Neil Turner's Blog

Blogging about technology and randomness since 2002

The US Presidential Elections

Thankfully there’s only another month or so to go before the US goes out to vote for its president and all this politicall wrangling will be over. Unless of course these new electronic voting machines fail and we end up woth Florida 2000 all over again, but I digress.
The real reason why I’m posting this is that despite the fact that the elections are happening in another country, over here in Blighty we’ve heard an awful lot about it. The debates between Bush and Kerry and Cheney and Edwards were both broadcast live on BBC1, our main TV channel, although due to time differences this meant that they were on at 2am when there isn’t much else on anyway. They were also repeated on the digital channel BBC Parliament a number of times.
The main news has also had a lot of coverage, including some quite lengthy analysis of the latest twists and turns in the campaigns. And this has been going on for months. I think there are two reasons for this:

  1. The President of the United States is arguably one of the most important people in the world. Who gets elected may well impact our lives over here – it’s certainly true for the families of soldiers serving in Iraq and Afghanistan, for example – and so it’s important for us to know.
  2. Your elections are far more interesting than ours. No, really. The nearest thing we have are general elections where we elect a representitive to the House of Commons, with the leader of the party with the most seats becoming Prime Minister. The date of the election is usually only announced a month in advance and the campaigns are far less grand – none of these flashy conventions. We have party conferences but they’re usually quite sombre affairs.

American politics is quite fascinating, maybe because it is quite different to how things happen over here. Whether that’s a good thing, I don’t know, but it sure makes interesting viewing.


  1. I hate everything about the elections. They have these big grand fairs, mud-slinging ads on TV, and too much political BS on TV. I can’t wait until the elections are over. I just wish they just said, “here is what my vision is” and that is it. No bashing the other canidates.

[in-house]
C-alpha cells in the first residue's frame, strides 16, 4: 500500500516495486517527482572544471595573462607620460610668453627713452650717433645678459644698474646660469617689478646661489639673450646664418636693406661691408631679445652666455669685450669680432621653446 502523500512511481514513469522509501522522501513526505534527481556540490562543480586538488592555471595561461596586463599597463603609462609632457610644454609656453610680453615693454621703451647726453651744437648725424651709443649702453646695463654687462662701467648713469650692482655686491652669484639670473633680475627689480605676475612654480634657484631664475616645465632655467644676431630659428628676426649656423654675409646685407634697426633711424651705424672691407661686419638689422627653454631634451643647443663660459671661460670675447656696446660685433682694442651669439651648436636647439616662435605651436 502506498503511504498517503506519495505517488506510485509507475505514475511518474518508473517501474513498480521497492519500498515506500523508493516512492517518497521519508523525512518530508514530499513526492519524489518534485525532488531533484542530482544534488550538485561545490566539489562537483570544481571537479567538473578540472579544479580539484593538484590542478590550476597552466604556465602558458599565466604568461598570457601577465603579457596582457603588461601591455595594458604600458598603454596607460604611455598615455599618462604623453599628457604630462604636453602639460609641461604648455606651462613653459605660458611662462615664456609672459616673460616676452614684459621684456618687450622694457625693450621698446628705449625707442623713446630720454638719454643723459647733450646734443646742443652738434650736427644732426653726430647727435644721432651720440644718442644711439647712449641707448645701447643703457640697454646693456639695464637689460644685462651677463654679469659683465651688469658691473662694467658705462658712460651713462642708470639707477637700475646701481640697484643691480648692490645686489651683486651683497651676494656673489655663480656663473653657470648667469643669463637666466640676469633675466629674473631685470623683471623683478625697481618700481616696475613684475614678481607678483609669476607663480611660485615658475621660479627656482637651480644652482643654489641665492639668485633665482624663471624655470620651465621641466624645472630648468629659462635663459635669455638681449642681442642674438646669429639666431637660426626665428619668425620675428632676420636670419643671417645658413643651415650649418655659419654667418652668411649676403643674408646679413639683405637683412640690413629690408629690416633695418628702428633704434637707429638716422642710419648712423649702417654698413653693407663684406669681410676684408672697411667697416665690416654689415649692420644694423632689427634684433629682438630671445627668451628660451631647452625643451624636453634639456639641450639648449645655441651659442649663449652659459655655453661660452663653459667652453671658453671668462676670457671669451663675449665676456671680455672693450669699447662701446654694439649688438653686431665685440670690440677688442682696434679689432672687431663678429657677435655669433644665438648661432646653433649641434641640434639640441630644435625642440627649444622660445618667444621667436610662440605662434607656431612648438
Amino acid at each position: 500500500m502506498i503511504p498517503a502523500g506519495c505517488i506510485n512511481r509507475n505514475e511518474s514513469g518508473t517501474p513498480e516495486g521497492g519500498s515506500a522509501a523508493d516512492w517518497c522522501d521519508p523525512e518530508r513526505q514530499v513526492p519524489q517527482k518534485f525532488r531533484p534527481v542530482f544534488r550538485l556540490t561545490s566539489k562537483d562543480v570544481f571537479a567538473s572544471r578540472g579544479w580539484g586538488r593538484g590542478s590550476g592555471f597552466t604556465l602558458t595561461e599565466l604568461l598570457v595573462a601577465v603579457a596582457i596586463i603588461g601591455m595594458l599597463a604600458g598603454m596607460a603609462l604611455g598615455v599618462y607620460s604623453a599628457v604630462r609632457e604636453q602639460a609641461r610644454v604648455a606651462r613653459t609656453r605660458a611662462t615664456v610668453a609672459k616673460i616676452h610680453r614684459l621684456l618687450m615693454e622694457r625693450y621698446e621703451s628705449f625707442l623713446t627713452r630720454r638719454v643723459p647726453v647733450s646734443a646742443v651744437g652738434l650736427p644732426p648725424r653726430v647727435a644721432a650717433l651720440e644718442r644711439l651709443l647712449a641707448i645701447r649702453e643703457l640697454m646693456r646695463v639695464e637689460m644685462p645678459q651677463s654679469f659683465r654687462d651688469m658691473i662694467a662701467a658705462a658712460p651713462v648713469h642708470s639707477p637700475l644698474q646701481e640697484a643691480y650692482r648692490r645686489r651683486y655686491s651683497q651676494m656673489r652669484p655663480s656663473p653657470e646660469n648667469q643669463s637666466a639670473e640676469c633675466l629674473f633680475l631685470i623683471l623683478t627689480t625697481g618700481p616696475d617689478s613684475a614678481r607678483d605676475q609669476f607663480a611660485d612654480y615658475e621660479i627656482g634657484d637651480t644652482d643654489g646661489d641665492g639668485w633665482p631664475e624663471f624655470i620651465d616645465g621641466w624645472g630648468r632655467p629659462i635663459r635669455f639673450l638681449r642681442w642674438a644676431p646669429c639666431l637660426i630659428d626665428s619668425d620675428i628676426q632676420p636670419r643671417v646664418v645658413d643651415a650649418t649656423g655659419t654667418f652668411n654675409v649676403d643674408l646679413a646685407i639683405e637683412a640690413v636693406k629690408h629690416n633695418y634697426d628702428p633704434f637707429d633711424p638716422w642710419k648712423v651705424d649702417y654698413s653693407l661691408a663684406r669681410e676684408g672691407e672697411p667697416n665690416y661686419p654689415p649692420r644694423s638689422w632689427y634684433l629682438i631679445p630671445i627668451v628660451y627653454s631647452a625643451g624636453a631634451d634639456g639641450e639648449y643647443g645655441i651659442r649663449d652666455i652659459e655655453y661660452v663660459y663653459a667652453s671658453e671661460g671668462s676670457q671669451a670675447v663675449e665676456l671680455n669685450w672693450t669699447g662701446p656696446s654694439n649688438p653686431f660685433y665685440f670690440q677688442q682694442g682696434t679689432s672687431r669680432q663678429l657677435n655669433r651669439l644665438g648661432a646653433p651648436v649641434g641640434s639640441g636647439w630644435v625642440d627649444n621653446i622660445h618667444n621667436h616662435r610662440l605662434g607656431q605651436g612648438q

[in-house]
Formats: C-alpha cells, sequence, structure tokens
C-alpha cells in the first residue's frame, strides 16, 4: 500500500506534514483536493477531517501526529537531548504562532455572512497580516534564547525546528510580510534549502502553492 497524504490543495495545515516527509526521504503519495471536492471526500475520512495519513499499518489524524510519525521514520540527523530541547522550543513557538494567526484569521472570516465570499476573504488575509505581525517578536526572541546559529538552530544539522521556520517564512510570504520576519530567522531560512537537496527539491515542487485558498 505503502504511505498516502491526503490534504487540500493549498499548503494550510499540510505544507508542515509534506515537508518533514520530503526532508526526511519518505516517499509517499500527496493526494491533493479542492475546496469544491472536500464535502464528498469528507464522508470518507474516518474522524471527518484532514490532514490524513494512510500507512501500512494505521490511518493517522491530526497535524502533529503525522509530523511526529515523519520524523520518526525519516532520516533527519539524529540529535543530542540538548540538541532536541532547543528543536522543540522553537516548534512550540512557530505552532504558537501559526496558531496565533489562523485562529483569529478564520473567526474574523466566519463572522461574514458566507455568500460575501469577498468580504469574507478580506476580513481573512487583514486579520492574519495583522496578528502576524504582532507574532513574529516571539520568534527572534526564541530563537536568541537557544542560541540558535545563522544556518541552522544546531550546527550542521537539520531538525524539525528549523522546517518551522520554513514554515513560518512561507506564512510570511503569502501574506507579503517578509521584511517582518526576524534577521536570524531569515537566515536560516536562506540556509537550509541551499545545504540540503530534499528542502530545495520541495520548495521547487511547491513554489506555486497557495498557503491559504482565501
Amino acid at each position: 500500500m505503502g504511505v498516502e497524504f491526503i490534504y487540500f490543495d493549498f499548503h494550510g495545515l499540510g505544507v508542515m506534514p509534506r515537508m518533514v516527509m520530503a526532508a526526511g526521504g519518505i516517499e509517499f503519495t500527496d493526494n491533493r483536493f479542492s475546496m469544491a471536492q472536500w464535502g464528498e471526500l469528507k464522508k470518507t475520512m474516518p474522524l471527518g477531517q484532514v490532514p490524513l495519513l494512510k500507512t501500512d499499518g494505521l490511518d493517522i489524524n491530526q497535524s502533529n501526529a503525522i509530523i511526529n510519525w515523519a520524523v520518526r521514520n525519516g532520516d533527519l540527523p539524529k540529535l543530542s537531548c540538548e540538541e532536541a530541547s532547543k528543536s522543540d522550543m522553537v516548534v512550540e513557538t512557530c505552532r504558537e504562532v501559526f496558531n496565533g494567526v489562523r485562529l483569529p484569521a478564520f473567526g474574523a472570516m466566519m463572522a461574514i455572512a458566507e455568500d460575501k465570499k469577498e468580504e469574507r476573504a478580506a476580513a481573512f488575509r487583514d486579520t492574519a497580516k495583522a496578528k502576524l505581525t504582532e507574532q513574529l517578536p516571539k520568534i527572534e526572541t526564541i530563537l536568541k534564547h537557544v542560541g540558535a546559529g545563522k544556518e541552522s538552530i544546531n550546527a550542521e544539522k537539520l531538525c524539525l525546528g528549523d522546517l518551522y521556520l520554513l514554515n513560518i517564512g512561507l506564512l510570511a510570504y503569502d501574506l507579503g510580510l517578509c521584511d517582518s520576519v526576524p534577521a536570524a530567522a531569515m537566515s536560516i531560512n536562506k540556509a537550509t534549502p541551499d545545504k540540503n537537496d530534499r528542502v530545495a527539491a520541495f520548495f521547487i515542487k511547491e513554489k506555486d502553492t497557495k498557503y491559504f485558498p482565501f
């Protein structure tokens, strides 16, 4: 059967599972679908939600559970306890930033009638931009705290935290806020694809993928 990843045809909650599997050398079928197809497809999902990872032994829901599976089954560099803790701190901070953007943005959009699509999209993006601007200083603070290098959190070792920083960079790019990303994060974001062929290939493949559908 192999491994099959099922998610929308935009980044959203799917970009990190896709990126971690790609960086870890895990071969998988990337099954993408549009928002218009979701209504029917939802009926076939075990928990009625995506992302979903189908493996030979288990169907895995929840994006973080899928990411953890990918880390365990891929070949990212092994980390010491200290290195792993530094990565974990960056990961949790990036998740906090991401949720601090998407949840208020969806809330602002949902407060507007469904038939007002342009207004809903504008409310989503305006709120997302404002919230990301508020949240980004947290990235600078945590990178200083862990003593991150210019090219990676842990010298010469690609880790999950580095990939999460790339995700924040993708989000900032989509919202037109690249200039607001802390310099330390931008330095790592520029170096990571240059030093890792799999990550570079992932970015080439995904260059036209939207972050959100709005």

As far as my opinion on the canidates, check out my post on the subject.

  2. No doubt our politics is more complicated, but more interesting? I dunno.
    Nice blog.

  3. Interesting to see an Englishman’s perspective on this. As a left-leaning American, I’ve been facing this year’s election with a mixture of resolve, trepidation, exasperation, and amusement.
    The whole thing sometimes seems like a ridiculous PR circus, but I truly feel that this is one of the most important elections of recent history.
    I’m hoping and praying that on Nov 2 the American electorate chooses wisely and carefully, and that the electronic voting technology doesn’t make an absolute mess of everything. At times, I do wish I had the ability to look at this process from the outside, as you have. I guess the cost of having such a raucously democratic form of government is the occasional turmoil that comes with it.

  4. Perspectives on the 2004 Election

    Two interesting perspectives on American presidential politics, one from an Englishman who observes our raucously democratic process with detached fascination and another from a jaded undecided voter who finds nothing particularly compelling about eith…

  5. UK Perspective

    Speaking of perspectives on the US elections, here is a blog entry by Neil, a student in the UK, on his perspective of our election process. Apparently we’re a lot more interesting that elections in the UK. =)…

  6. ThereĀ“s one important thing to recongice:
    -If Kerry recognices that all the sayings in farenheit 9/11 (the movie; documental) are true that will defeat undoubtedly Bush.
    – And Kerry has to rely all his comments based on farenheit 9/11 (the movie; documental)

  7. This is just fine. Nice to see so many people still talking about the election. I like the perspective of others. However, I think we could streamline things considerably in the US elections. I don’t mind the bashing. I am not excessively sensitive to hubris, etc. It is wonderful that in this land of opportunity there is so much diverse opinion. It amazes me that we can have such different views. It goes to show that we all come from different places.